A source with knowledge of the discussions told McClatchy that sanctions relief was not part of the agenda at the meeting with Menendez and Rubio, who both expressed cautious support as the Guaidó team gears up to formally engage the Maduro regime in negotiations.

“As the situation in Venezuela continues to deteriorate, we must remain vigilant,” Rubio said in a statement after the meeting. “Maduro has a long track record of manipulating negotiations to his advantage, gaining international legitimacy, and dividing the opposition.”

While the group did not discuss a timeline for the start of talks, the clock is ticking for Guaidó, whose term as interim president comes to a close at the end of the year.

A second source familiar with the discussions said the Guaidó delegation sought firm, public support from its congressional allies, as well as from the Biden administration, ahead of the expected negotiations, given how little leverage Guaidó has entering the anticipated talks.

“It’s no understatement to think that the Guaidó team needs the leverage that the U.S. brings to the table,” the source said.

The team met with State Department officials — including Deputy Secretary of State Wendy Sherman, No. 2 in the department — on Thursday.

Sherman “emphasized the urgent need for time-bound, comprehensive Venezuelan-led negotiations to restore democracy, human rights, and the rule of the law in Venezuela through free and fair local, parliamentary, and presidential elections,” State Department spokesman Ned Price said in a statement.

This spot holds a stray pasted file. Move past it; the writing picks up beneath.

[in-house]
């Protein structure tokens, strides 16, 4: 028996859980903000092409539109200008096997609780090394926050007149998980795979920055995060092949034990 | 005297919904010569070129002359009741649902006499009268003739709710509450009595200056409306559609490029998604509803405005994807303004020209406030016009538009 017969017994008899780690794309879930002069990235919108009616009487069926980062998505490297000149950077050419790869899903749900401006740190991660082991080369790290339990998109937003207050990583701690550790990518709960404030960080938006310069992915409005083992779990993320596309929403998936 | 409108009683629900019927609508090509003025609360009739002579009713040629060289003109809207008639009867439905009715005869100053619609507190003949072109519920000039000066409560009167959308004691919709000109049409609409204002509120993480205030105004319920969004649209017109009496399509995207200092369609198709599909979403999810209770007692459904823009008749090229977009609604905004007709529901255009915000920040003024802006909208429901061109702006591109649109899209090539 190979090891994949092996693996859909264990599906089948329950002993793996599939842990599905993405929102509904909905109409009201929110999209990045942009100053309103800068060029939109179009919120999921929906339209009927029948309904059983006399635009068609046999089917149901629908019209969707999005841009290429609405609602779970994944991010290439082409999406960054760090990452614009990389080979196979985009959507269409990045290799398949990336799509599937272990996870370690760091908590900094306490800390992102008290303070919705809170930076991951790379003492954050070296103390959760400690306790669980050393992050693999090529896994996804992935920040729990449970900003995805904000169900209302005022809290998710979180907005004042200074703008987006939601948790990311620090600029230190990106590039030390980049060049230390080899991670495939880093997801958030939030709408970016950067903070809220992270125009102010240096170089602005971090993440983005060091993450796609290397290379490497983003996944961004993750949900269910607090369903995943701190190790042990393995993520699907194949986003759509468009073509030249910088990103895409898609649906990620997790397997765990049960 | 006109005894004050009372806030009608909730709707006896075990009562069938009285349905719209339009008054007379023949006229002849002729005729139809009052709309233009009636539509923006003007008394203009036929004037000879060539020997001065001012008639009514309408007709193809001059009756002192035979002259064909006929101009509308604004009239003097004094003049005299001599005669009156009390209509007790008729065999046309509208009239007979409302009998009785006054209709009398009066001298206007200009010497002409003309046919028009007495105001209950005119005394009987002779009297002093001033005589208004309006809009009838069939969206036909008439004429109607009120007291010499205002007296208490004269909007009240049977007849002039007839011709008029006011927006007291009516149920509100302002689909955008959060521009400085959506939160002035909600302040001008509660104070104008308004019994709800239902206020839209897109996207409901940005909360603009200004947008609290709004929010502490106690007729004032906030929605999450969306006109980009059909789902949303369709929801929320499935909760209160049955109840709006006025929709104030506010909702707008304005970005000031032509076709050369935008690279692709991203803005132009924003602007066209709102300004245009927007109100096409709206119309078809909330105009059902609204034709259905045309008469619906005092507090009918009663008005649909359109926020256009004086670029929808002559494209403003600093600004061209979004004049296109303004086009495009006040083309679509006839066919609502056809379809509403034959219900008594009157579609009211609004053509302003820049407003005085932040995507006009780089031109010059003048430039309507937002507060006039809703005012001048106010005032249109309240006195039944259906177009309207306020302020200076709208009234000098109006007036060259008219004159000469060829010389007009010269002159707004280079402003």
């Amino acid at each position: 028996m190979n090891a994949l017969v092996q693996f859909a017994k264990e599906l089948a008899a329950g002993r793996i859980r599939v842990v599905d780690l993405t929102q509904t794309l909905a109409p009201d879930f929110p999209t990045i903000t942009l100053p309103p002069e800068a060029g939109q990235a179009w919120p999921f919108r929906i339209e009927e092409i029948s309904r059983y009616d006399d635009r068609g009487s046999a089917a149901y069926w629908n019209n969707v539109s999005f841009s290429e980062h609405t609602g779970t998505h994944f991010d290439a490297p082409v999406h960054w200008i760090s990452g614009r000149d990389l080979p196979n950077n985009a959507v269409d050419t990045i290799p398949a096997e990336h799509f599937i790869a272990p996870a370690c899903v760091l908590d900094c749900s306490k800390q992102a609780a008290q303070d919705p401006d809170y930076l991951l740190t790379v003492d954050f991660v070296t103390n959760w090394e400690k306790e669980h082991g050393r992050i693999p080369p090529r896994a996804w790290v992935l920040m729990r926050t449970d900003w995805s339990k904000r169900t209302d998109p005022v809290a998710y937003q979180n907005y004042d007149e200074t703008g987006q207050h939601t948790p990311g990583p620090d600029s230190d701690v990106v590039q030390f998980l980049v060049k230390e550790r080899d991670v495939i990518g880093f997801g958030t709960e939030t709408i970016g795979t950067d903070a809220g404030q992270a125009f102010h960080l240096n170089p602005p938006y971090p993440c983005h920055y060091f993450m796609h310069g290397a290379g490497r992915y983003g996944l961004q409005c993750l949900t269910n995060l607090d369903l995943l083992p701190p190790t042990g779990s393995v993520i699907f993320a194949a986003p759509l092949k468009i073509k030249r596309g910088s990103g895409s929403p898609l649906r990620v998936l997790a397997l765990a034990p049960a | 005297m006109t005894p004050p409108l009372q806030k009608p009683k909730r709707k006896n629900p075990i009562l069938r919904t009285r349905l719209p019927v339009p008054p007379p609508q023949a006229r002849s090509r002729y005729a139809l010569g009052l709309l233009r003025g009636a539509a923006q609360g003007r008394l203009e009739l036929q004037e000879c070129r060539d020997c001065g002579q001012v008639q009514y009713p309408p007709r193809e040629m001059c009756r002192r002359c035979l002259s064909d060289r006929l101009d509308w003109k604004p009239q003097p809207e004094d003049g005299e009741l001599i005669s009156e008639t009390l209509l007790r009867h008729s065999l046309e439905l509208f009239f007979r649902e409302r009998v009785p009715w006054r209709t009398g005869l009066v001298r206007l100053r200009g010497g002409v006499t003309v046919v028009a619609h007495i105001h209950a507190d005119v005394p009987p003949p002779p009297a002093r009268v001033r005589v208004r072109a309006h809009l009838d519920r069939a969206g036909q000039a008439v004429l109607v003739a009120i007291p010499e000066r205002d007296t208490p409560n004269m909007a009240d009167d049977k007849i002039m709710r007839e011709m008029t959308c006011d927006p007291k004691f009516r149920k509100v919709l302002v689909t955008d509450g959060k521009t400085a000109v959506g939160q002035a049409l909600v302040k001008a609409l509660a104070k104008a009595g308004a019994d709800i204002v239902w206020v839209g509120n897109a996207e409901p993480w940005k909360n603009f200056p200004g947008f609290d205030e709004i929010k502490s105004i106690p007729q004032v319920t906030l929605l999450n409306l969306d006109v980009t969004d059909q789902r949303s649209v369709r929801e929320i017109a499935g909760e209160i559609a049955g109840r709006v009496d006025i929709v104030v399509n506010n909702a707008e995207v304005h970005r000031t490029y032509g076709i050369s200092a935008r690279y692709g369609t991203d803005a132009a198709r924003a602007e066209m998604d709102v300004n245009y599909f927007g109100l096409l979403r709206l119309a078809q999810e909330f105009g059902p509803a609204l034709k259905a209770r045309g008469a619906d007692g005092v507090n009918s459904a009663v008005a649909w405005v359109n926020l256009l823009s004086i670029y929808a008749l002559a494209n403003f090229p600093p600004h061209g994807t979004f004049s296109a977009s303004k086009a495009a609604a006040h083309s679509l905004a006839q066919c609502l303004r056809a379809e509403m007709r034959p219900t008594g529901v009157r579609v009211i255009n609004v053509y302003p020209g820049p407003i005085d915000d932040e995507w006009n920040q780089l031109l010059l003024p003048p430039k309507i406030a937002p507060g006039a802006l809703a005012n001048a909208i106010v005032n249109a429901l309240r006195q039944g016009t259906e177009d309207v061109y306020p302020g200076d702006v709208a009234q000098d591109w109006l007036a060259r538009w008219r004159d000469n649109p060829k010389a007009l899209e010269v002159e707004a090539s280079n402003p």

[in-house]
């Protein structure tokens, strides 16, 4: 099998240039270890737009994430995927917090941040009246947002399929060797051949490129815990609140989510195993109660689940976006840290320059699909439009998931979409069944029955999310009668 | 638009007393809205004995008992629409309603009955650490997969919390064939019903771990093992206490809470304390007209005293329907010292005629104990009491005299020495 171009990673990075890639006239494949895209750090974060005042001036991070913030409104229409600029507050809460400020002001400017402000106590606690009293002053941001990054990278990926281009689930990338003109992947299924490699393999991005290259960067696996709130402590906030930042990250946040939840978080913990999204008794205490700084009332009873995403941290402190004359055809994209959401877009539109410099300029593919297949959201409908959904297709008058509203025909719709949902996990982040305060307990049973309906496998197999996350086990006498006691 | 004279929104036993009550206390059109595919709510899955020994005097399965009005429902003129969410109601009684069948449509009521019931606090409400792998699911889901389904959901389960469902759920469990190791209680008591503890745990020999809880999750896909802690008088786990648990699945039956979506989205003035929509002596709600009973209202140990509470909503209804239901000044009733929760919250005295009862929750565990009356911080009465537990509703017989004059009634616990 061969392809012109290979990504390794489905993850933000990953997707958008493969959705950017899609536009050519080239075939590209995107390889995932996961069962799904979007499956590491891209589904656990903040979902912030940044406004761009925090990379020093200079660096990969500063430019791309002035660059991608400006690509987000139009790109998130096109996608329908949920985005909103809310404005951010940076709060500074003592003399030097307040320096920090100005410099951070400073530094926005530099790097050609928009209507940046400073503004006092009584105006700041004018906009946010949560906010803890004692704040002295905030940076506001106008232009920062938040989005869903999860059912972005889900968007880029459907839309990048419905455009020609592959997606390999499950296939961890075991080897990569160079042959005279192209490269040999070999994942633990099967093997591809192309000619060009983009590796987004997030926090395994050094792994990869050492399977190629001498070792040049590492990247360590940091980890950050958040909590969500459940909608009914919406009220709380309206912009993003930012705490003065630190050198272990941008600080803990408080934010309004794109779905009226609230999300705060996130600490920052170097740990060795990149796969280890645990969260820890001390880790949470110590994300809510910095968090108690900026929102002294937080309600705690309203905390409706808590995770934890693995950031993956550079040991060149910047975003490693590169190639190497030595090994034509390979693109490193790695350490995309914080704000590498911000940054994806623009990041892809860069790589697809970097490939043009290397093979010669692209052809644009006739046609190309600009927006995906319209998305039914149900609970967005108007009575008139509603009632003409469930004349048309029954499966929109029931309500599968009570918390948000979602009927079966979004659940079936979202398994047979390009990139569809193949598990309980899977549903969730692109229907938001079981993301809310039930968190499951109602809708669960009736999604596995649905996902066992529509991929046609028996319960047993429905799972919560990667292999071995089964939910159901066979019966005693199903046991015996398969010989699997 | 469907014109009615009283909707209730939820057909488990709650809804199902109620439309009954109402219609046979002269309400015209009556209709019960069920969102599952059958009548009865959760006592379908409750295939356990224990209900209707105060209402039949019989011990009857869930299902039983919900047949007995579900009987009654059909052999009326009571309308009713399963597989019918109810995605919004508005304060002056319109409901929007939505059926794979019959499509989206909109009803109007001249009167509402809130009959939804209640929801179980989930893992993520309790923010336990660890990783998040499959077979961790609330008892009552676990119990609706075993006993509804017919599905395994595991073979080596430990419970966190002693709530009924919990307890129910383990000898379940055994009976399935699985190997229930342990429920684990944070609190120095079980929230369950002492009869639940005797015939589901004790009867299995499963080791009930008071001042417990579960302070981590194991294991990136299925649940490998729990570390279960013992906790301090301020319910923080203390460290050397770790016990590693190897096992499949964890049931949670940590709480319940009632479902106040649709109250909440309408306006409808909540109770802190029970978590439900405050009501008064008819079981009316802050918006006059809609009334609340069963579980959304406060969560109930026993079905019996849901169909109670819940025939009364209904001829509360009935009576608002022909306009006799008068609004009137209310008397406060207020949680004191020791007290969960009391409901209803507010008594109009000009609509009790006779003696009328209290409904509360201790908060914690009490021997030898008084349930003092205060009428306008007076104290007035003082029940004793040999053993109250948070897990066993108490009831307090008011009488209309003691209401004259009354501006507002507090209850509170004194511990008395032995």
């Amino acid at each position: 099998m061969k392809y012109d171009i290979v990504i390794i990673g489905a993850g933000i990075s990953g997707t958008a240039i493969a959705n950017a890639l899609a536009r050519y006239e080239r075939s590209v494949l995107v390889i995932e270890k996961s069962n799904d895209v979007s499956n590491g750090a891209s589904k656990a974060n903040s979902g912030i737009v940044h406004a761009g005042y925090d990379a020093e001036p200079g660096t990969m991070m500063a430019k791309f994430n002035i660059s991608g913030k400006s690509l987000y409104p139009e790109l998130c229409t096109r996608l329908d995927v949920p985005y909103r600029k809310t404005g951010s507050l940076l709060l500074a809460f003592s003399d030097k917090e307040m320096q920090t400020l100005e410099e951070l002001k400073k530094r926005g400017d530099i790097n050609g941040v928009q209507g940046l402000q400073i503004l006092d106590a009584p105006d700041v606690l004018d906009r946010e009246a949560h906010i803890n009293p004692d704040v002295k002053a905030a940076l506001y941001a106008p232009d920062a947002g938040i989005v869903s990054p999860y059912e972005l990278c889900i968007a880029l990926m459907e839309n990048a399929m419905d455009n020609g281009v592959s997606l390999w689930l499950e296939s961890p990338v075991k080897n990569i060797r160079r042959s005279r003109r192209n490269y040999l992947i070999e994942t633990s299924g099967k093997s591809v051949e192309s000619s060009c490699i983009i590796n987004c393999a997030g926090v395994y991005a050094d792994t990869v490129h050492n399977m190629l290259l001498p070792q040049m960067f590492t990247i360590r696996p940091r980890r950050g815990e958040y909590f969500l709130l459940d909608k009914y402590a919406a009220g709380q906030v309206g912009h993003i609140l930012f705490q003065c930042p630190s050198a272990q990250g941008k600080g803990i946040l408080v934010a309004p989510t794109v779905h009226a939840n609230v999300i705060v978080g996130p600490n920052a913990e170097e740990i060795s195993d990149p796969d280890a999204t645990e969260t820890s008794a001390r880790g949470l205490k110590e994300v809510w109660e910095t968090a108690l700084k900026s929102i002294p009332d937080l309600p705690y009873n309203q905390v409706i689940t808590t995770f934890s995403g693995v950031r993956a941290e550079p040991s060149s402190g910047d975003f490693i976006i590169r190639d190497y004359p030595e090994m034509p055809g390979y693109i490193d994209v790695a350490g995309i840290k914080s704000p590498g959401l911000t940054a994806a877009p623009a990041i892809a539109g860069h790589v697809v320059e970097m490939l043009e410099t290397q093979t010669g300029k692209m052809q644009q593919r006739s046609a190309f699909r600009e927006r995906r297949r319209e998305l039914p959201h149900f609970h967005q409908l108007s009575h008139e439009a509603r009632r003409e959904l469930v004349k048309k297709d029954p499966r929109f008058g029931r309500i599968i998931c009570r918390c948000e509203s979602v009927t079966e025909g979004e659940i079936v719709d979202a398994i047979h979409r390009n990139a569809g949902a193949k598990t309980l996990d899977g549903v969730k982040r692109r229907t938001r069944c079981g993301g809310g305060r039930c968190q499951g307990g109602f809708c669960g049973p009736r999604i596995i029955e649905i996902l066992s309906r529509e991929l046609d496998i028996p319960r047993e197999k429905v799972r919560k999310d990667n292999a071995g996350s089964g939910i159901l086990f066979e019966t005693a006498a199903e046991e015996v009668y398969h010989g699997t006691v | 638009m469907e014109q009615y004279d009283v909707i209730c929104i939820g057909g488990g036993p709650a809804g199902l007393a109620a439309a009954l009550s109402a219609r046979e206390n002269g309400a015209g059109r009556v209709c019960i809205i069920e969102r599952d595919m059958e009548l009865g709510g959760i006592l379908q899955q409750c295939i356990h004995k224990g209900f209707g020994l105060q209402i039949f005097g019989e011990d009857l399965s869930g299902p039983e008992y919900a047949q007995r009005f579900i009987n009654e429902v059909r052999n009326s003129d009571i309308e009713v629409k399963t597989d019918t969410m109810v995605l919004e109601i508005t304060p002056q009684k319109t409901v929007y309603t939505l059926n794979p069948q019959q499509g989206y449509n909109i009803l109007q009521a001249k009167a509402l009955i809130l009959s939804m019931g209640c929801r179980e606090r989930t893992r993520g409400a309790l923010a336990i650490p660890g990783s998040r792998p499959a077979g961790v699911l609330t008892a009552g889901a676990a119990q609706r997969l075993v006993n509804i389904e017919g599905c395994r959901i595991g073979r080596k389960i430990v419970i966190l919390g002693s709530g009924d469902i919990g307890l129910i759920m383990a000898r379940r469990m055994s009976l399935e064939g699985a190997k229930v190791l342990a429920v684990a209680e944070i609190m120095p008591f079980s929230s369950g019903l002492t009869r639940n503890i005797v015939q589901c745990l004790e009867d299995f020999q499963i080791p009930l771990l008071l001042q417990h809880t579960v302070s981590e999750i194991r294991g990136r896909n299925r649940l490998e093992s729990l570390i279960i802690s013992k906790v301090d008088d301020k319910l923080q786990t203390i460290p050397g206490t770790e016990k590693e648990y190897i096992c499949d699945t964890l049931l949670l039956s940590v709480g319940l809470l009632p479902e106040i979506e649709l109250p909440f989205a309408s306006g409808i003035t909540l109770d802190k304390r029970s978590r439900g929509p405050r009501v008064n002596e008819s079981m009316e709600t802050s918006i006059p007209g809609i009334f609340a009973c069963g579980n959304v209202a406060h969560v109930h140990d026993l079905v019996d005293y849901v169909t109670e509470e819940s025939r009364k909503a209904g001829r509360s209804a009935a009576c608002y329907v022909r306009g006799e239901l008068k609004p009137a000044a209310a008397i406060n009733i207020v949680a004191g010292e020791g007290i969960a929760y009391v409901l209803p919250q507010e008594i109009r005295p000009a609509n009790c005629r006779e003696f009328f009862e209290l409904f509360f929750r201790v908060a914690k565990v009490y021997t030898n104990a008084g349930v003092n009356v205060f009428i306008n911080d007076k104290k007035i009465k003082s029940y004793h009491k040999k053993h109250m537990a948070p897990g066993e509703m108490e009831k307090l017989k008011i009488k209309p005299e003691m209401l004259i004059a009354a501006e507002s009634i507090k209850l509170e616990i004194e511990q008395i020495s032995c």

“The Deputy Secretary also reaffirmed the United States will continue to coordinate with international partners and with Venezuelans to support efforts to address the humanitarian needs of the Venezuelan people.”

Venezuela, in the throes of an economic contraction worse than the U.S. Great Depression, badly needs humanitarian aid. Between 2013, when Maduro took office, and 2019, the economy shrank by more than 63%, according to the International Monetary Fund.

Years of economic mismanagement and corruption, along with a drastic fall in oil prices, fueled skyrocketing hyperinflation that rendered many salaries nearly worthless.

More than 5.5 million Venezuelans have fled their country in recent years to escape what has been characterized as one of the worst humanitarian crises in the region, and after an initial slowdown in 2020, migrants are now on the move again, with hundreds leaving each day across the porous border with Colombia.

The desperation is such that a little more than half of the Venezuelan Americans living in Florida would be open to an easing of sanctions if the Biden administration found a way to get the money directly to the people rather than Maduro’s regime.

An Atlantic Council survey released in May found that 51 percent agreed that the U.S. government should “eliminate economic sanctions on Venezuela’s oil sector” if oil revenues were used to import food and medicine and Maduro’s government was prohibited from accessing or managing the money.